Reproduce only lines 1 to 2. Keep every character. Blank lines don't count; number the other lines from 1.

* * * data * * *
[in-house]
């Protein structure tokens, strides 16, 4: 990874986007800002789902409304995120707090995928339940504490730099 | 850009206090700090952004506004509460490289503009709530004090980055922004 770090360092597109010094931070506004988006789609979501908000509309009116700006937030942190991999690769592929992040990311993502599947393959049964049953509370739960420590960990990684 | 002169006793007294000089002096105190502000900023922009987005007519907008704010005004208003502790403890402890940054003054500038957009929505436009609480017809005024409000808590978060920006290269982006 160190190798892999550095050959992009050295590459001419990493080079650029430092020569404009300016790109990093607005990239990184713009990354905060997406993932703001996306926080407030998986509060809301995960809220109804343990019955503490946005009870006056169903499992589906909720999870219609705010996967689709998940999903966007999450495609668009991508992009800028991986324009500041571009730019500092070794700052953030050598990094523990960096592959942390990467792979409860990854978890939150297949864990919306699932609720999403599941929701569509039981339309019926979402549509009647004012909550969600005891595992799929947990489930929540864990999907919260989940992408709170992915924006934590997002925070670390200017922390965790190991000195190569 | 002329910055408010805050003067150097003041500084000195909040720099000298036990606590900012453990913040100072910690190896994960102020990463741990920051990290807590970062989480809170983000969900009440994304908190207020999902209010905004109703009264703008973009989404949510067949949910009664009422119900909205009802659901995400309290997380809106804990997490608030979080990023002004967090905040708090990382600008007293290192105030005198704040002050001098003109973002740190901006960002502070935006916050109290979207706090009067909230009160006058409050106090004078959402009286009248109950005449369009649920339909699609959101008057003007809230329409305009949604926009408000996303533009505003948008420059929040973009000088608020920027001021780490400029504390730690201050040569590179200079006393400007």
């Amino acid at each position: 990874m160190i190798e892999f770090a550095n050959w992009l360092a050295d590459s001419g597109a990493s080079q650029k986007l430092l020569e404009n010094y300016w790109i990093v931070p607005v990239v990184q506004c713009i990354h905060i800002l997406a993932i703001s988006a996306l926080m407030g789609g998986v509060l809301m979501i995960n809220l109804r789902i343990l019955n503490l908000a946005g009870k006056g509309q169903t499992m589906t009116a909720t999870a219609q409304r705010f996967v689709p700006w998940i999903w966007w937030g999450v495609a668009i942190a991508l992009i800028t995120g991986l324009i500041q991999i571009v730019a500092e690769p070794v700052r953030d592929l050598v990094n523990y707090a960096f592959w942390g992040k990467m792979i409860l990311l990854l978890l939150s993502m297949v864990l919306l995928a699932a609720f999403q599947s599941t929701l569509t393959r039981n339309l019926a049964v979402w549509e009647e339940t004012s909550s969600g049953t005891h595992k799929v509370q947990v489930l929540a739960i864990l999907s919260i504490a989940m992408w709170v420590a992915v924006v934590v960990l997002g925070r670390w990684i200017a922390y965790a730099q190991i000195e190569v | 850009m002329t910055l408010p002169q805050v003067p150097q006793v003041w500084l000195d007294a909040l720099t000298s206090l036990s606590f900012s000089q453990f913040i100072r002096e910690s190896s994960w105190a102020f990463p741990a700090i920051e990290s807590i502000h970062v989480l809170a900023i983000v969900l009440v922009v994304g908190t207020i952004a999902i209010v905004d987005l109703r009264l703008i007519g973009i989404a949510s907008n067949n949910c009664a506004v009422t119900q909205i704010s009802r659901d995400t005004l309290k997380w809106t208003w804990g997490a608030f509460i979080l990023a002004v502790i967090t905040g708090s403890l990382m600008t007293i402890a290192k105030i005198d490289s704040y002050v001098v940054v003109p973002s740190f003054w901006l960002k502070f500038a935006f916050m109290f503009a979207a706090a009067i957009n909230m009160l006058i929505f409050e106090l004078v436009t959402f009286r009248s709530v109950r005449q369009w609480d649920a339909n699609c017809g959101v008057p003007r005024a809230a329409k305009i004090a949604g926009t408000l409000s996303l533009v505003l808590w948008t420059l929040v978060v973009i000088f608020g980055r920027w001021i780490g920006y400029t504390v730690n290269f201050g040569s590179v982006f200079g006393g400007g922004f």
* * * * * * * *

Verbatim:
[in-house]
């Protein structure tokens, strides 16, 4: 990874986007800002789902409304995120707090995928339940504490730099 | 850009206090700090952004506004509460490289503009709530004090980055922004 770090360092597109010094931070506004988006789609979501908000509309009116700006937030942190991999690769592929992040990311993502599947393959049964049953509370739960420590960990990684 | 002169006793007294000089002096105190502000900023922009987005007519907008704010005004208003502790403890402890940054003054500038957009929505436009609480017809005024409000808590978060920006290269982006 160190190798892999550095050959992009050295590459001419990493080079650029430092020569404009300016790109990093607005990239990184713009990354905060997406993932703001996306926080407030998986509060809301995960809220109804343990019955503490946005009870006056169903499992589906909720999870219609705010996967689709998940999903966007999450495609668009991508992009800028991986324009500041571009730019500092070794700052953030050598990094523990960096592959942390990467792979409860990854978890939150297949864990919306699932609720999403599941929701569509039981339309019926979402549509009647004012909550969600005891595992799929947990489930929540864990999907919260989940992408709170992915924006934590997002925070670390200017922390965790190991000195190569 | 002329910055408010805050003067150097003041500084000195909040720099000298036990606590900012453990913040100072910690190896994960102020990463741990920051990290807590970062989480809170983000969900009440994304908190207020999902209010905004109703009264703008973009989404949510067949949910009664009422119900909205009802659901995400309290997380809106804990997490608030979080990023002004967090905040708090990382600008007293290192105030005198704040002050001098003109973002740190901006960002502070935006916050109290979207706090009067909230009160006058409050106090004078959402009286009248109950005449369009649920339909699609959101008057003007809230329409305009949604926009408000996303533009505003948008420059929040973009000088608020920027001021780490400029504390730690201050040569590179200079006393400007």